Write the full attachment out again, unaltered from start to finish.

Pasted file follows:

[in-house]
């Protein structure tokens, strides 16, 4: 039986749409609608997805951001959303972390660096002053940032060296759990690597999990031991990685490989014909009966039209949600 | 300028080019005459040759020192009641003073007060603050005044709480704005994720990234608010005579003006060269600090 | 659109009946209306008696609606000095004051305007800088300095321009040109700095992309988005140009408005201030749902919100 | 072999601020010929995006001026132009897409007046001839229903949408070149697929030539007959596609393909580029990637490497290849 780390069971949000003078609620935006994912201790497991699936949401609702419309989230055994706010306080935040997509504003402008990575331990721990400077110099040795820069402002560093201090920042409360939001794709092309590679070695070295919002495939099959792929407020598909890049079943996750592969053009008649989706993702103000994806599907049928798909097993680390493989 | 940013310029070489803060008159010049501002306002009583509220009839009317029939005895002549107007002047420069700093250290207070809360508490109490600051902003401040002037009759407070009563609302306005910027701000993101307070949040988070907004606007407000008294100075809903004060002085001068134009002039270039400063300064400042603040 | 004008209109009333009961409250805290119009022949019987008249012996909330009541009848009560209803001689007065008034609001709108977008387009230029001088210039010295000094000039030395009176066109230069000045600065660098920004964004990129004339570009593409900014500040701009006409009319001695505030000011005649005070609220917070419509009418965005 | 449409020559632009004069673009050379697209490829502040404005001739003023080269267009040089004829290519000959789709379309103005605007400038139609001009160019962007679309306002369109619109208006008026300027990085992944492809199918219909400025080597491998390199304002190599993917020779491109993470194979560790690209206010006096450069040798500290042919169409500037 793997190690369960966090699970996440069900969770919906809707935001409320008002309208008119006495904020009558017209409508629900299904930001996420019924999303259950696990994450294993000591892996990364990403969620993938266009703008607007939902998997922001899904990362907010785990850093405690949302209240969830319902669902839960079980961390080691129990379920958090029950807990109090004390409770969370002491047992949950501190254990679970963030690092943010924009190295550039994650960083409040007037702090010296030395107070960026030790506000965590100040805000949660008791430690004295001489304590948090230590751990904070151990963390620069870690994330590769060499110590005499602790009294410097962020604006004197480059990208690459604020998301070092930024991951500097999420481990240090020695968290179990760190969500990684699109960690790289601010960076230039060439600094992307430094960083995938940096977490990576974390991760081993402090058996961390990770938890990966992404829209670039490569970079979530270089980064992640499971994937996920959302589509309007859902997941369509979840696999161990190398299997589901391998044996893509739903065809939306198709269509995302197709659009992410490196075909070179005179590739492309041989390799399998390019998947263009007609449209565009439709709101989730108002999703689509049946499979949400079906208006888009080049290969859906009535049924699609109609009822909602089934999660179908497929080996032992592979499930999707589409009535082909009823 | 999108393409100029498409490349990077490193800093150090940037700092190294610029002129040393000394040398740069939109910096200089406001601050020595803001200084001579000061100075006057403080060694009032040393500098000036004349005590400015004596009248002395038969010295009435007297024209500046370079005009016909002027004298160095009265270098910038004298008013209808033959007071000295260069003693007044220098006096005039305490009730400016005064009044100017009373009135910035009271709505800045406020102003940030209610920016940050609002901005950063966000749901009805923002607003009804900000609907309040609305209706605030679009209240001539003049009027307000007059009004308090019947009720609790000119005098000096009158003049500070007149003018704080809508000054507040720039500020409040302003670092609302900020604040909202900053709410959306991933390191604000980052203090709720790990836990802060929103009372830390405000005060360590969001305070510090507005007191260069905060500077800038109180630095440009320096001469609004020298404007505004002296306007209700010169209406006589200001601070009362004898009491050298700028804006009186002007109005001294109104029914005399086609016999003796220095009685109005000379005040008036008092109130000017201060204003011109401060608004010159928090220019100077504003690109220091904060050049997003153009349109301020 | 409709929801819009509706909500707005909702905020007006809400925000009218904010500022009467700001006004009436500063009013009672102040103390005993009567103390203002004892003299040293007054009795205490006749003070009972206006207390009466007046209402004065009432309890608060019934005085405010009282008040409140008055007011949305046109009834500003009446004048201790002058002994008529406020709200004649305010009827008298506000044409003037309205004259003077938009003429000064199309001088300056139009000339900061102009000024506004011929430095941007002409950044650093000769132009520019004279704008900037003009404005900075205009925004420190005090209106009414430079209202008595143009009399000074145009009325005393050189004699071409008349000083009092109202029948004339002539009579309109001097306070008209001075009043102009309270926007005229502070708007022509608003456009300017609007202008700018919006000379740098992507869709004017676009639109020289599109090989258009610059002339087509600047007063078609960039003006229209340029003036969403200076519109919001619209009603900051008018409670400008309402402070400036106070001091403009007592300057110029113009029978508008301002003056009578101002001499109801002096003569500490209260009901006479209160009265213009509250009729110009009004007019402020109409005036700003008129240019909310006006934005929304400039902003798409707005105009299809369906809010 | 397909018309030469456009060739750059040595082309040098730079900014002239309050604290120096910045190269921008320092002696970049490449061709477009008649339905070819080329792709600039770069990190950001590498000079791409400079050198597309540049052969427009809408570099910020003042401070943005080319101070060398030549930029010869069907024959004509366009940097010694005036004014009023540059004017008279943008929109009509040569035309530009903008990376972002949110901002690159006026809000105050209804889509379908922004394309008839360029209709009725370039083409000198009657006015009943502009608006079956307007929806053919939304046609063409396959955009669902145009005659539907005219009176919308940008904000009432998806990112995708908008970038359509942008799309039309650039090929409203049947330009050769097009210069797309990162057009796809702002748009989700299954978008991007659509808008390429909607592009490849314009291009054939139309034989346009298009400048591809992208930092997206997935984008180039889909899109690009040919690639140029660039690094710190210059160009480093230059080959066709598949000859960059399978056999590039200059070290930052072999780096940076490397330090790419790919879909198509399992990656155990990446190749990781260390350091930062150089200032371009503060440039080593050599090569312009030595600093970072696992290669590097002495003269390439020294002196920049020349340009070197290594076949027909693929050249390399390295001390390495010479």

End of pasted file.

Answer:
[in-house]
């Protein structure tokens, strides 16, 4: 039986749409609608997805951001959303972390660096002053940032060296759990690597999990031991990685490989014909009966039209949600 | 300028080019005459040759020192009641003073007060603050005044709480704005994720990234608010005579003006060269600090 | 659109009946209306008696609606000095004051305007800088300095321009040109700095992309988005140009408005201030749902919100 | 072999601020010929995006001026132009897409007046001839229903949408070149697929030539007959596609393909580029990637490497290849 780390069971949000003078609620935006994912201790497991699936949401609702419309989230055994706010306080935040997509504003402008990575331990721990400077110099040795820069402002560093201090920042409360939001794709092309590679070695070295919002495939099959792929407020598909890049079943996750592969053009008649989706993702103000994806599907049928798909097993680390493989 | 940013310029070489803060008159010049501002306002009583509220009839009317029939005895002549107007002047420069700093250290207070809360508490109490600051902003401040002037009759407070009563609302306005910027701000993101307070949040988070907004606007407000008294100075809903004060002085001068134009002039270039400063300064400042603040 | 004008209109009333009961409250805290119009022949019987008249012996909330009541009848009560209803001689007065008034609001709108977008387009230029001088210039010295000094000039030395009176066109230069000045600065660098920004964004990129004339570009593409900014500040701009006409009319001695505030000011005649005070609220917070419509009418965005 | 449409020559632009004069673009050379697209490829502040404005001739003023080269267009040089004829290519000959789709379309103005605007400038139609001009160019962007679309306002369109619109208006008026300027990085992944492809199918219909400025080597491998390199304002190599993917020779491109993470194979560790690209206010006096450069040798500290042919169409500037 793997190690369960966090699970996440069900969770919906809707935001409320008002309208008119006495904020009558017209409508629900299904930001996420019924999303259950696990994450294993000591892996990364990403969620993938266009703008607007939902998997922001899904990362907010785990850093405690949302209240969830319902669902839960079980961390080691129990379920958090029950807990109090004390409770969370002491047992949950501190254990679970963030690092943010924009190295550039994650960083409040007037702090010296030395107070960026030790506000965590100040805000949660008791430690004295001489304590948090230590751990904070151990963390620069870690994330590769060499110590005499602790009294410097962020604006004197480059990208690459604020998301070092930024991951500097999420481990240090020695968290179990760190969500990684699109960690790289601010960076230039060439600094992307430094960083995938940096977490990576974390991760081993402090058996961390990770938890990966992404829209670039490569970079979530270089980064992640499971994937996920959302589509309007859902997941369509979840696999161990190398299997589901391998044996893509739903065809939306198709269509995302197709659009992410490196075909070179005179590739492309041989390799399998390019998947263009007609449209565009439709709101989730108002999703689509049946499979949400079906208006888009080049290969859906009535049924699609109609009822909602089934999660179908497929080996032992592979499930999707589409009535082909009823 | 999108393409100029498409490349990077490193800093150090940037700092190294610029002129040393000394040398740069939109910096200089406001601050020595803001200084001579000061100075006057403080060694009032040393500098000036004349005590400015004596009248002395038969010295009435007297024209500046370079005009016909002027004298160095009265270098910038004298008013209808033959007071000295260069003693007044220098006096005039305490009730400016005064009044100017009373009135910035009271709505800045406020102003940030209610920016940050609002901005950063966000749901009805923002607003009804900000609907309040609305209706605030679009209240001539003049009027307000007059009004308090019947009720609790000119005098000096009158003049500070007149003018704080809508000054507040720039500020409040302003670092609302900020604040909202900053709410959306991933390191604000980052203090709720790990836990802060929103009372830390405000005060360590969001305070510090507005007191260069905060500077800038109180630095440009320096001469609004020298404007505004002296306007209700010169209406006589200001601070009362004898009491050298700028804006009186002007109005001294109104029914005399086609016999003796220095009685109005000379005040008036008092109130000017201060204003011109401060608004010159928090220019100077504003690109220091904060050049997003153009349109301020 | 409709929801819009509706909500707005909702905020007006809400925000009218904010500022009467700001006004009436500063009013009672102040103390005993009567103390203002004892003299040293007054009795205490006749003070009972206006207390009466007046209402004065009432309890608060019934005085405010009282008040409140008055007011949305046109009834500003009446004048201790002058002994008529406020709200004649305010009827008298506000044409003037309205004259003077938009003429000064199309001088300056139009000339900061102009000024506004011929430095941007002409950044650093000769132009520019004279704008900037003009404005900075205009925004420190005090209106009414430079209202008595143009009399000074145009009325005393050189004699071409008349000083009092109202029948004339002539009579309109001097306070008209001075009043102009309270926007005229502070708007022509608003456009300017609007202008700018919006000379740098992507869709004017676009639109020289599109090989258009610059002339087509600047007063078609960039003006229209340029003036969403200076519109919001619209009603900051008018409670400008309402402070400036106070001091403009007592300057110029113009029978508008301002003056009578101002001499109801002096003569500490209260009901006479209160009265213009509250009729110009009004007019402020109409005036700003008129240019909310006006934005929304400039902003798409707005105009299809369906809010 | 397909018309030469456009060739750059040595082309040098730079900014002239309050604290120096910045190269921008320092002696970049490449061709477009008649339905070819080329792709600039770069990190950001590498000079791409400079050198597309540049052969427009809408570099910020003042401070943005080319101070060398030549930029010869069907024959004509366009940097010694005036004014009023540059004017008279943008929109009509040569035309530009903008990376972002949110901002690159006026809000105050209804889509379908922004394309008839360029209709009725370039083409000198009657006015009943502009608006079956307007929806053919939304046609063409396959955009669902145009005659539907005219009176919308940008904000009432998806990112995708908008970038359509942008799309039309650039090929409203049947330009050769097009210069797309990162057009796809702002748009989700299954978008991007659509808008390429909607592009490849314009291009054939139309034989346009298009400048591809992208930092997206997935984008180039889909899109690009040919690639140029660039690094710190210059160009480093230059080959066709598949000859960059399978056999590039200059070290930052072999780096940076490397330090790419790919879909198509399992990656155990990446190749990781260390350091930062150089200032371009503060440039080593050599090569312009030595600093970072696992290669590097002495003269390439020294002196920049020349340009070197290594076949027909693929050249390399390295001390390495010479």